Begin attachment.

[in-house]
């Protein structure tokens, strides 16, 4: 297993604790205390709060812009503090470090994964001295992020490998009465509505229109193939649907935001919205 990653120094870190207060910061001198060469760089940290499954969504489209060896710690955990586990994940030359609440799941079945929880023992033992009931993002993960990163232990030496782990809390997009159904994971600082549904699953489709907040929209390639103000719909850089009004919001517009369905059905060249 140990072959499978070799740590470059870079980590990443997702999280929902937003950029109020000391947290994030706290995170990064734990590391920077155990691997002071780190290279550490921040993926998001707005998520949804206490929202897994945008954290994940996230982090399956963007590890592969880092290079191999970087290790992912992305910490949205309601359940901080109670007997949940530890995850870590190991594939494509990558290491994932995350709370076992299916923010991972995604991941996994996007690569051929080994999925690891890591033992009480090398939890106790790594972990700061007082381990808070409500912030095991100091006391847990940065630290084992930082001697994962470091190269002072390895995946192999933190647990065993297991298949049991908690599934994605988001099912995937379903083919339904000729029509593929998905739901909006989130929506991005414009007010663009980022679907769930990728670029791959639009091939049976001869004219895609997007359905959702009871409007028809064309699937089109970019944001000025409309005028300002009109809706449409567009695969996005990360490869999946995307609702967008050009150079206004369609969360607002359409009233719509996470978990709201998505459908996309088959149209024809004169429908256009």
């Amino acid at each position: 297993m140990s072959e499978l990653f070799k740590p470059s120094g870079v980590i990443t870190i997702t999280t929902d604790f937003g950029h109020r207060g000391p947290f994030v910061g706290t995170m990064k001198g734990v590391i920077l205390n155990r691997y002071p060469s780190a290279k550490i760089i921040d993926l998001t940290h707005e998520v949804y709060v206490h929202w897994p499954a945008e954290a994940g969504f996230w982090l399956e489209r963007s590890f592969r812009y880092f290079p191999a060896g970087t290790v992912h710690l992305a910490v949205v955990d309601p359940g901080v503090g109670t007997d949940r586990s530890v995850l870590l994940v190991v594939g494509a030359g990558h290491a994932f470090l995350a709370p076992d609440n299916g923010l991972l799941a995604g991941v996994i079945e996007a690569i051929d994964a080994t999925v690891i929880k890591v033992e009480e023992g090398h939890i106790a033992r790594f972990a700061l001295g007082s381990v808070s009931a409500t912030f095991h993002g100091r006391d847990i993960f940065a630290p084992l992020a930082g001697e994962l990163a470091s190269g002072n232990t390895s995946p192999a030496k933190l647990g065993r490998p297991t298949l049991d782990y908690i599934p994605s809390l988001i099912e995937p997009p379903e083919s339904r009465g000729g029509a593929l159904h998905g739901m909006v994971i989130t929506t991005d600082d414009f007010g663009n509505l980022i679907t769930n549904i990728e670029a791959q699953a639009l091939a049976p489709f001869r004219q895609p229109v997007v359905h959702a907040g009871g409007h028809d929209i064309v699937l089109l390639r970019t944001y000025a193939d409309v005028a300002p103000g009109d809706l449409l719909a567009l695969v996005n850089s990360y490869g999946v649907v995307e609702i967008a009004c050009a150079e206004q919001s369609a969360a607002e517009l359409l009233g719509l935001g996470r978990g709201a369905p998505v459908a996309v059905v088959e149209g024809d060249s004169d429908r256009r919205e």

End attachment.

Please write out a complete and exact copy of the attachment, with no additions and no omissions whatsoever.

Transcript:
[in-house]
């Protein structure tokens, strides 16, 4: 297993604790205390709060812009503090470090994964001295992020490998009465509505229109193939649907935001919205 990653120094870190207060910061001198060469760089940290499954969504489209060896710690955990586990994940030359609440799941079945929880023992033992009931993002993960990163232990030496782990809390997009159904994971600082549904699953489709907040929209390639103000719909850089009004919001517009369905059905060249 140990072959499978070799740590470059870079980590990443997702999280929902937003950029109020000391947290994030706290995170990064734990590391920077155990691997002071780190290279550490921040993926998001707005998520949804206490929202897994945008954290994940996230982090399956963007590890592969880092290079191999970087290790992912992305910490949205309601359940901080109670007997949940530890995850870590190991594939494509990558290491994932995350709370076992299916923010991972995604991941996994996007690569051929080994999925690891890591033992009480090398939890106790790594972990700061007082381990808070409500912030095991100091006391847990940065630290084992930082001697994962470091190269002072390895995946192999933190647990065993297991298949049991908690599934994605988001099912995937379903083919339904000729029509593929998905739901909006989130929506991005414009007010663009980022679907769930990728670029791959639009091939049976001869004219895609997007359905959702009871409007028809064309699937089109970019944001000025409309005028300002009109809706449409567009695969996005990360490869999946995307609702967008050009150079206004369609969360607002359409009233719509996470978990709201998505459908996309088959149209024809004169429908256009």
């Amino acid at each position: 297993m140990s072959e499978l990653f070799k740590p470059s120094g870079v980590i990443t870190i997702t999280t929902d604790f937003g950029h109020r207060g000391p947290f994030v910061g706290t995170m990064k001198g734990v590391i920077l205390n155990r691997y002071p060469s780190a290279k550490i760089i921040d993926l998001t940290h707005e998520v949804y709060v206490h929202w897994p499954a945008e954290a994940g969504f996230w982090l399956e489209r963007s590890f592969r812009y880092f290079p191999a060896g970087t290790v992912h710690l992305a910490v949205v955990d309601p359940g901080v503090g109670t007997d949940r586990s530890v995850l870590l994940v190991v594939g494509a030359g990558h290491a994932f470090l995350a709370p076992d609440n299916g923010l991972l799941a995604g991941v996994i079945e996007a690569i051929d994964a080994t999925v690891i929880k890591v033992e009480e023992g090398h939890i106790a033992r790594f972990a700061l001295g007082s381990v808070s009931a409500t912030f095991h993002g100091r006391d847990i993960f940065a630290p084992l992020a930082g001697e994962l990163a470091s190269g002072n232990t390895s995946p192999a030496k933190l647990g065993r490998p297991t298949l049991d782990y908690i599934p994605s809390l988001i099912e995937p997009p379903e083919s339904r009465g000729g029509a593929l159904h998905g739901m909006v994971i989130t929506t991005d600082d414009f007010g663009n509505l980022i679907t769930n549904i990728e670029a791959q699953a639009l091939a049976p489709f001869r004219q895609p229109v997007v359905h959702a907040g009871g409007h028809d929209i064309v699937l089109l390639r970019t944001y000025a193939d409309v005028a300002p103000g009109d809706l449409l719909a567009l695969v996005n850089s990360y490869g999946v649907v995307e609702i967008a009004c050009a150079e206004q919001s369609a969360a607002e517009l359409l009233g719509l935001g996470r978990g709201a369905p998505v459908a996309v059905v088959e149209g024809d060249s004169d429908r256009r919205e």